Citing a desire to continue the good energy within town council, Dewey Beach Commissioner Gary Persinger has entered the 2022 municipal election, set for Saturday, Sept. 17.
First elected in 2016, Persinger filed to run for his fourth term as a non-resident commissioner July 21; his campaign paperwork was received by the town July 27.
“I enjoy it, and there seems to be such good energy in town, and I want to be part of that,” Persinger said. “There is also good energy within the members of town council. We have adequate opportunities for disagreement and respectful debate, and many times we reach consensus on issues.”
The town had a good year financially, largely from a booming real estate market and transfer tax, as well as the town’s focus on accommodations tax collection, he said, also noting the positive direction of a recently created capital improvements budget and fund.
Six months of operating expenses are reserved in a rainy day fund, Persinger said, and by keeping an eye on finances and living within its means, the town will continue to be in good shape financially.
In addition to tracking town finances responsibly, Persinger said he would like to work with the new climate change committee for a broader understanding of the risks faced by the town and to learn what other coastal towns have done to mitigate risks.
As an example, Persinger said, the town might consider changing the freeboard requirement from 1 foot to 2 feet, or even more.
Some confusion still exists in town code and these inconsistencies need to be addressed, he said. Language in the code is not readily interpretable, he said, and he would like to work with citizens to clarify the code.
Persinger, who has owned property in Dewey Beach for more than 30 years, serves as commissioner liaison to the audit, comprehensive development plan, and climate change committees, and often attends other town committee meetings as well.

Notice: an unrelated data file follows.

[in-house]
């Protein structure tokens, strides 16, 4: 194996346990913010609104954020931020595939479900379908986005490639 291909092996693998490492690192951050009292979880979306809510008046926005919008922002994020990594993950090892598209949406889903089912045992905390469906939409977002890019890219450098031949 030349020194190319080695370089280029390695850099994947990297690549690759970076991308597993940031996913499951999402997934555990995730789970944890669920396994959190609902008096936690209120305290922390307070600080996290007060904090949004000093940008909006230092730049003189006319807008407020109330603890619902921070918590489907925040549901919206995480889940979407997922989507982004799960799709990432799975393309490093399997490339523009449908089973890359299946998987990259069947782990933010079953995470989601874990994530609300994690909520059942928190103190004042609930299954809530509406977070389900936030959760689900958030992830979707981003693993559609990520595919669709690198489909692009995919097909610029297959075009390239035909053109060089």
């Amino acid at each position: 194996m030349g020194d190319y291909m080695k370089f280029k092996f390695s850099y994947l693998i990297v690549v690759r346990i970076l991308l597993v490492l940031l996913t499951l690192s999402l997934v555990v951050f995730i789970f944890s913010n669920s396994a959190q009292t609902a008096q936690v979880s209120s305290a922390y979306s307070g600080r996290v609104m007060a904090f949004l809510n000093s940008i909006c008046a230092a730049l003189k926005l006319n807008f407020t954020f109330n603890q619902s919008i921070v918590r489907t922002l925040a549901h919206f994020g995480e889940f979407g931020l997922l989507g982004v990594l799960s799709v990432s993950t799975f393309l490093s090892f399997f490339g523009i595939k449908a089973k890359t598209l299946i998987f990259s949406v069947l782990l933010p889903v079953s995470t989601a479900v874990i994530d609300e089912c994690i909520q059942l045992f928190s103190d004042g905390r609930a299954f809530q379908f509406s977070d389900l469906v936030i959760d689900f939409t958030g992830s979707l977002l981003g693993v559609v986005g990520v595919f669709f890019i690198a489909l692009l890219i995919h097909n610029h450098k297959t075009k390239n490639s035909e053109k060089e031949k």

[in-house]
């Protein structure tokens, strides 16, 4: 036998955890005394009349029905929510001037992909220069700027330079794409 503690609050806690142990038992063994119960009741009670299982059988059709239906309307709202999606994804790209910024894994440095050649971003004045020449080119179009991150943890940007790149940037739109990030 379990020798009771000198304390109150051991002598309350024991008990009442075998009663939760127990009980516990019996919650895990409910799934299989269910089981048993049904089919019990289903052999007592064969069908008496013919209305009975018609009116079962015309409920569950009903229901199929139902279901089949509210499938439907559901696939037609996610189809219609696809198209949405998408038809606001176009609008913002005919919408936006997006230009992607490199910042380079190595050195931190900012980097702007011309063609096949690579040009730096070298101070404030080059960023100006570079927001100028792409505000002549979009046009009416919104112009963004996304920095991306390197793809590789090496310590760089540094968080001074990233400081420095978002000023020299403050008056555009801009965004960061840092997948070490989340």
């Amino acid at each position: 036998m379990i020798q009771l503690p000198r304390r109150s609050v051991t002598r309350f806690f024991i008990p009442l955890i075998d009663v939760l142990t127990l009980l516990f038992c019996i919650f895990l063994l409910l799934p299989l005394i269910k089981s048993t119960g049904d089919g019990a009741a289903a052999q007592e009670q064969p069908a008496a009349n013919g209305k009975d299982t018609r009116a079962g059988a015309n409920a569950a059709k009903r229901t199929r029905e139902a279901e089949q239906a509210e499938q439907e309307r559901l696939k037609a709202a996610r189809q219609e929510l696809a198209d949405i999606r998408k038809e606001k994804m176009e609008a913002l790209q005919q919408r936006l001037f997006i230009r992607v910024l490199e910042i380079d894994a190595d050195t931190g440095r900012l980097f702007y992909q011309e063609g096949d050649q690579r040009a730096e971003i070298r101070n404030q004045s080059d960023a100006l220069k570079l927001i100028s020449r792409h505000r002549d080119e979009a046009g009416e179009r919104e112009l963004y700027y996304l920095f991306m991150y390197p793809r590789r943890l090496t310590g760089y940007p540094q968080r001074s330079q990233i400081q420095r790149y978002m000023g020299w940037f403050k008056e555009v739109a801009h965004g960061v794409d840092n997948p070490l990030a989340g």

Offering citizens the ability to participate in town meetings virtually is a positive, Persinger said, and the town has worked to increase its communication efforts with the creation of a monthly newsletter and regular email correspondence pushed out to property owners.
The town successfully secured a $3 million grant toward the replacement of town hall and the police department, Persinger said, and a possible additional grant may help close the gap, but some debt may need to be incurred to fund the project.
Focusing on making the town attractive will bring more visitors to town, Persinger said, and all restaurants have upped their game in terms of food so there’s no reason to leave town to have a good meal.
“We have the benefit now of a good town manager doing a solid job across the board,” Persinger said. “I’m constantly amazed by what he gets done.”
Town leaders have established qualifications for a new police chief, and the hiring process will be as open and transparent as possible, he said.
“There are lots of opportunities for good things to happen in Dewey Beach,” Persinger said.
In addition to Persinger’s seat, a two-year seat held by Mayor Bill Stevens also expires in September. The candidate filing deadline is Thursday, Aug. 18; as of the Cape Gazette press deadline, only Stevens and Persinger had filed to run.
The voter registration is also Aug. 18, and the election is set for Saturday, Sept. 17. Eligible voters can check the town website to see if they are registered. For more information, including how to vote by absentee ballot, call Dewey Beach Town Hall at 302-227-6363 or go to townofdeweybeach.com/departments/boardofelections.